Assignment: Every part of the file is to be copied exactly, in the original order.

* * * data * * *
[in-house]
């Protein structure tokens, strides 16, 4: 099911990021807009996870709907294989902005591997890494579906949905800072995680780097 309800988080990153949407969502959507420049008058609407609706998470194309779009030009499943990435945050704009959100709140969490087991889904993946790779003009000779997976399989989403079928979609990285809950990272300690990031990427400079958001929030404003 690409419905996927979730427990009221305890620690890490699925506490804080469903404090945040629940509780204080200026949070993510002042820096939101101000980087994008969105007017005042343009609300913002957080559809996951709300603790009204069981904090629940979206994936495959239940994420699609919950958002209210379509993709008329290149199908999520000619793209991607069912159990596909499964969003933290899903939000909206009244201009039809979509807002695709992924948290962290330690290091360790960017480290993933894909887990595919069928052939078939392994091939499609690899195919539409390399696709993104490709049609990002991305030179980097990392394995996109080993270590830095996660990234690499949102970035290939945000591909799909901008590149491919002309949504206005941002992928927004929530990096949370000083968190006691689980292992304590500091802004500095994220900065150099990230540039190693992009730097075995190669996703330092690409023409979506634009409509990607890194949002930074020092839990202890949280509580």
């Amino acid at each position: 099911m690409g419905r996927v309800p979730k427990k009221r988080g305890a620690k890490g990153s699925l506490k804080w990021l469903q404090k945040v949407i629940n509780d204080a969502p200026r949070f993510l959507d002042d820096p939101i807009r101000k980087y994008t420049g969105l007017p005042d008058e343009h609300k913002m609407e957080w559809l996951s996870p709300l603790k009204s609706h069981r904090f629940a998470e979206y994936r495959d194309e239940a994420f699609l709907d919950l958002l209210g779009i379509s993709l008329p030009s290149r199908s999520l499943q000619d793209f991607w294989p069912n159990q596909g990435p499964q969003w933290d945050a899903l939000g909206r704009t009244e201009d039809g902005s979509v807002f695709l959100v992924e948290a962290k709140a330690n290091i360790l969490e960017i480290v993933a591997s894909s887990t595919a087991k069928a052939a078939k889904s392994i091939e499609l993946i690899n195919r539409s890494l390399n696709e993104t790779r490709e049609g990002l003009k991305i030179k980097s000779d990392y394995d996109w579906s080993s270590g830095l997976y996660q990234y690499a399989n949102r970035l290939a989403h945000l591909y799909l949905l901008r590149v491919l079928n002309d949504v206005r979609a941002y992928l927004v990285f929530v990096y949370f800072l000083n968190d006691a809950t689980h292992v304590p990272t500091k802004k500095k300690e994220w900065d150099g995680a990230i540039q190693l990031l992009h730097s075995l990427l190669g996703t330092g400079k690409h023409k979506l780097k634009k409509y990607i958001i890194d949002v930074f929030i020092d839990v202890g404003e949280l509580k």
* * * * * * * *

[in-house]
């Protein structure tokens, strides 16, 4: 099911990021807009996870709907294989902005591997890494579906949905800072995680780097 309800988080990153949407969502959507420049008058609407609706998470194309779009030009499943990435945050704009959100709140969490087991889904993946790779003009000779997976399989989403079928979609990285809950990272300690990031990427400079958001929030404003 690409419905996927979730427990009221305890620690890490699925506490804080469903404090945040629940509780204080200026949070993510002042820096939101101000980087994008969105007017005042343009609300913002957080559809996951709300603790009204069981904090629940979206994936495959239940994420699609919950958002209210379509993709008329290149199908999520000619793209991607069912159990596909499964969003933290899903939000909206009244201009039809979509807002695709992924948290962290330690290091360790960017480290993933894909887990595919069928052939078939392994091939499609690899195919539409390399696709993104490709049609990002991305030179980097990392394995996109080993270590830095996660990234690499949102970035290939945000591909799909901008590149491919002309949504206005941002992928927004929530990096949370000083968190006691689980292992304590500091802004500095994220900065150099990230540039190693992009730097075995190669996703330092690409023409979506634009409509990607890194949002930074020092839990202890949280509580």
């Amino acid at each position: 099911m690409g419905r996927v309800p979730k427990k009221r988080g305890a620690k890490g990153s699925l506490k804080w990021l469903q404090k945040v949407i629940n509780d204080a969502p200026r949070f993510l959507d002042d820096p939101i807009r101000k980087y994008t420049g969105l007017p005042d008058e343009h609300k913002m609407e957080w559809l996951s996870p709300l603790k009204s609706h069981r904090f629940a998470e979206y994936r495959d194309e239940a994420f699609l709907d919950l958002l209210g779009i379509s993709l008329p030009s290149r199908s999520l499943q000619d793209f991607w294989p069912n159990q596909g990435p499964q969003w933290d945050a899903l939000g909206r704009t009244e201009d039809g902005s979509v807002f695709l959100v992924e948290a962290k709140a330690n290091i360790l969490e960017i480290v993933a591997s894909s887990t595919a087991k069928a052939a078939k889904s392994i091939e499609l993946i690899n195919r539409s890494l390399n696709e993104t790779r490709e049609g990002l003009k991305i030179k980097s000779d990392y394995d996109w579906s080993s270590g830095l997976y996660q990234y690499a399989n949102r970035l290939a989403h945000l591909y799909l949905l901008r590149v491919l079928n002309d949504v206005r979609a941002y992928l927004v990285f929530v990096y949370f800072l000083n968190d006691a809950t689980h292992v304590p990272t500091k802004k500095k300690e994220w900065d150099g995680a990230i540039q190693l990031l992009h730097s075995l990427l190669g996703t330092g400079k690409h023409k979506l780097k634009k409509y990607i958001i890194d949002v930074f929030i020092d839990v202890g404003e949280l509580k």